- Insider obtained 48 pages of internal emails from the Department of Defense.
- The emails detail how the Pentagon monitored the January 6 attack.
- Initially, the military relied on journalists' tweets and news reports.
As an armed mob rushed toward the US Capitol on January 6, 2021, an aide sent Chairman of the Joint Chiefs of Staff Mark Milley an urgent update about congressional office building evacuations and "escalating protests."
The sources of this information: journalists' tweets.
"Sir, For awareness … CNN's Jake Tapper reports that the Cannon and Madison congressional office buildings are being evacuated due to suspicious packages. Included below are tweets from Jake Tapper and Andrew Egger of the Dispatch on the intensifying situation at the Capitol," read the email sent at 1:50 p.m. Eastern Time, which also referenced CNN reporters Manu Raju and Phil Mattingly.
The message is one among 48 pages of emails released this month by the Department of Defense as part of Insider's ongoing Freedom of Information Act lawsuit against the agency in pursuit of January 6-related government records.
Together, this initial release of emails provides dramatic, if decidedly incomplete insight into Trump administration activities in the hours immediately before, during, and after a mob of President Donald Trump's supporters attacked the US Capitol on January 6.
One email includes a highly redacted exchange — subject: "fencing" — between Kash Patel, chief of staff to then-Acting Secretary of Defense Christopher Miller, and Anthony Ornato, Trump's deputy White House chief of staff for operations, who drew national attention earlier this month after Trump aide Cassidy Hutchinson testified before the US House's January 6 select committee about him.
Hutchinson testified that Ornato told her Trump "lunged" at a Secret Service agent in a failed attempt to personally join his rioting supporters at the US Capitol. She also said Ornato told her that Trump attempted to grab the wheel of his presidential vehicle as his detail drove him back to the White House from the National Mall, where he had just urged thousands of supporters to "fight like hell," minutes before they attacked the Capitol.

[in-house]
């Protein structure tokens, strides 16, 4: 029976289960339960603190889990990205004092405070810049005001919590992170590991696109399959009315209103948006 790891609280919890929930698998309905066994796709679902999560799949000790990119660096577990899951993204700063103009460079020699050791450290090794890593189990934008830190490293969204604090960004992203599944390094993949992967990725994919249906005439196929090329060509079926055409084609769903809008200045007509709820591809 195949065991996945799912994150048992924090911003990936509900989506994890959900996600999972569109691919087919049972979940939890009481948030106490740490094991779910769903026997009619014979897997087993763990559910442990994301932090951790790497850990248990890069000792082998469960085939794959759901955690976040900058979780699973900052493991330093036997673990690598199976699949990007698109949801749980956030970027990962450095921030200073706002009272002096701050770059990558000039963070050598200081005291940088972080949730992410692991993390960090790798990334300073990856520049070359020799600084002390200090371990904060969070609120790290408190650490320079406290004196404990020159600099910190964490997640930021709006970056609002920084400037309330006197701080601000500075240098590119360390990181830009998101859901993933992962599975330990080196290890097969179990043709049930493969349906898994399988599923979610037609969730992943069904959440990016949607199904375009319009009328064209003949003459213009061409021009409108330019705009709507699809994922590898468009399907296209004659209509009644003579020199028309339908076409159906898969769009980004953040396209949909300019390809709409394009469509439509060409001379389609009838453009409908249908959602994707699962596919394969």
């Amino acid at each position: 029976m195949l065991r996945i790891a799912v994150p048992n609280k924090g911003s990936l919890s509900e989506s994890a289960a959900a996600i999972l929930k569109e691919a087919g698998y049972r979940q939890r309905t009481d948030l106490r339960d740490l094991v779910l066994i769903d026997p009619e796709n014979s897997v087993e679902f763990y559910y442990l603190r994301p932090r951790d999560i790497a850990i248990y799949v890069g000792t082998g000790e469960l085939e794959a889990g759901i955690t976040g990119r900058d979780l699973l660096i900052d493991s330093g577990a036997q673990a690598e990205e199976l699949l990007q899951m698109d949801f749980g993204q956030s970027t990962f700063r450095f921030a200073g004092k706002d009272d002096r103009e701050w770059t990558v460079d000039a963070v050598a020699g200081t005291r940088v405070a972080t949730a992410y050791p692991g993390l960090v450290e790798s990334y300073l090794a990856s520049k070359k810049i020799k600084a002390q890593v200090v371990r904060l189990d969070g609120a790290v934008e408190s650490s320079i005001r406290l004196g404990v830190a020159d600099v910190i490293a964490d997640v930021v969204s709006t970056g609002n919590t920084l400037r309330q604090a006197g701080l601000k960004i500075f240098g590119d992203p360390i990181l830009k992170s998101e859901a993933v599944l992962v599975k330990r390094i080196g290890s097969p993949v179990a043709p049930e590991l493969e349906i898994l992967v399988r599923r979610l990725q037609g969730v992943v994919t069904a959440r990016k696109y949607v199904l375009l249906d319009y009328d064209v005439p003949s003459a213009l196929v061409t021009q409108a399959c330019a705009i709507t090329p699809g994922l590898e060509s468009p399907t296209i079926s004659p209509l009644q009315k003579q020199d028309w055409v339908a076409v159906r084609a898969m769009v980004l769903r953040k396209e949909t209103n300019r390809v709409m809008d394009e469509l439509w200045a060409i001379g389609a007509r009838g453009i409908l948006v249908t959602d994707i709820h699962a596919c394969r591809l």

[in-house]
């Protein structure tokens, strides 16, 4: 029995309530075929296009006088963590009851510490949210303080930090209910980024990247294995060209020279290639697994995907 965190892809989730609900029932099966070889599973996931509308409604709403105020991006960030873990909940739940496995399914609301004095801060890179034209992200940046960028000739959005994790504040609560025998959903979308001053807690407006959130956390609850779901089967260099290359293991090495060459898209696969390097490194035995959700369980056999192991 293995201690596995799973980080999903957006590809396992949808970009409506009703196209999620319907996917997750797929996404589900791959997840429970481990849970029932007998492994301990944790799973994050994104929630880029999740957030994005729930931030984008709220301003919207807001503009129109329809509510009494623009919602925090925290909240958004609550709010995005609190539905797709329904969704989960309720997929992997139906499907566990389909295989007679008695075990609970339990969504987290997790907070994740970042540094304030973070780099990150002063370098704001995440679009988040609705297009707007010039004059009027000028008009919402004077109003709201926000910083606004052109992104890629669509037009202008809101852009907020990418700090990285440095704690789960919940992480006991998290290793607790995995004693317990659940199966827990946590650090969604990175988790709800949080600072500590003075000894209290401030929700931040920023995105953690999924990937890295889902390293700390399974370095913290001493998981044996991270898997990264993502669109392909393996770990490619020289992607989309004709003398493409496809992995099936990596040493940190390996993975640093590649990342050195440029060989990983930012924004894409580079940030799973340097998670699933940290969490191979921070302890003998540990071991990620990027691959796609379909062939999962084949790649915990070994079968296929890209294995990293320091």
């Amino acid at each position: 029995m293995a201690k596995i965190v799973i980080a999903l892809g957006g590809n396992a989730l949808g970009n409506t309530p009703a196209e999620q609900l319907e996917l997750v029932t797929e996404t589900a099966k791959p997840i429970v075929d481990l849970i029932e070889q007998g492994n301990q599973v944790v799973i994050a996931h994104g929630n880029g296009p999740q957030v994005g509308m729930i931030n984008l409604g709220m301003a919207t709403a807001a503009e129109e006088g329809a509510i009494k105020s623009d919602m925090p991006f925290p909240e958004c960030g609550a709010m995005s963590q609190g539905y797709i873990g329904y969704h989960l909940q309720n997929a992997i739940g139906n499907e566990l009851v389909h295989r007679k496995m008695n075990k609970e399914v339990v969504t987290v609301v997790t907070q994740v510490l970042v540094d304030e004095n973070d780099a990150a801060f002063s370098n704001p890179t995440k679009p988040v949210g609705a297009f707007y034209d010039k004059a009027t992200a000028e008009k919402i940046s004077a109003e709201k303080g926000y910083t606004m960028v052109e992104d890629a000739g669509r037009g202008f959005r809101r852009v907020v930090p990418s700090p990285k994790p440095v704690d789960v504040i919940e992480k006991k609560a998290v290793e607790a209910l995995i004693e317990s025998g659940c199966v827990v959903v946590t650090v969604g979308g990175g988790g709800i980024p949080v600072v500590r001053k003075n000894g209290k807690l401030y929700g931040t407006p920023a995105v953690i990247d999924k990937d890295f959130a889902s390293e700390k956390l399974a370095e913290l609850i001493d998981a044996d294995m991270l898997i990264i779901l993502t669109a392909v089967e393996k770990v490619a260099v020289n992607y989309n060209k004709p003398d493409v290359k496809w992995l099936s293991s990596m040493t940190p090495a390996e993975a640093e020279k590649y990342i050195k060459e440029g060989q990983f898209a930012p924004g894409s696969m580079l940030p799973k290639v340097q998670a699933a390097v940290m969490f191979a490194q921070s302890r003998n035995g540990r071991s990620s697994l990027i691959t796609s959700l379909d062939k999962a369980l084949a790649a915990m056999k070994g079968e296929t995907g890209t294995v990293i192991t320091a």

Patel was one of the Trump loyalists installed at the Pentagon after the president fired his defense secretary in the days after Biden's victory, an unprecedented move in the lame duck period that added to concerns that Trump may resist the peaceful transfer of power, to which he'd declined to commit as a candidate.
Trump himself is the focus of the House's January 6 select committee investigation. Committee members have accused the president of refusing to call off the attackers, some of whom say they attempted to stop Congress' certification of the 2020 presidential electoral votes at Trump's behest.
Underscoring the chaotic nature of the Capitol attack, many of the newly released emails contain a moment-by-moment mash-up of direct government intelligence, debunked rumors, and "open source" reports curated from media outlets and social media.
Combined with what is already known about text messages sent to Trump's chief of staff and a high-level Homeland Security official who visited the Capitol in person, the new disclosures highlight a lack of preparation to secure the counting of the electoral votes and a disorganized, ad hoc response to the violent attempt to disrupt that process.
The emails also include situation reports from military operations cells about the Pentagon's slow response to back up law enforcement being beaten and overrun at the Capitol.
'One civilian shot ...'
Emails containing intelligence from the morning of January 6 strike a cautionary but non-alarmist tone as Trump supporters began to gather on the National Mall for a "Stop the Steal" rally that Trump headlined.
US Park Police "believe they can handle the POTUS event at the ellipse and National Mall," reads one update.
US Secret Service "estimates the crowd in and around the Ellipse at 1000 hours in excess of 20K. There are no reported incidents at this time," read another.
With at least one law enforcement agency apparently believing that the crowd could be managed, a roster of Trump's most high-profile supporters — among them, former New York City Mayor Rudy Giuliani, Rep. Madison Cawthorn of North Carolina, conservative lawyer John Eastman, Trump's sons Eric Trump and Donald Trump Jr. — began to speak to the assembled crowd. Trump himself spoke last.
"We fight like hell. And if you don't fight like hell, you're not going to have a country anymore," Trump said at one point while urging them to march down Pennsylvania Avenue to the US Capitol on the National Mall's eastern end.
Trump supporters did exactly that. As they did, reports of trouble emerged quickly, according to the newly released emails.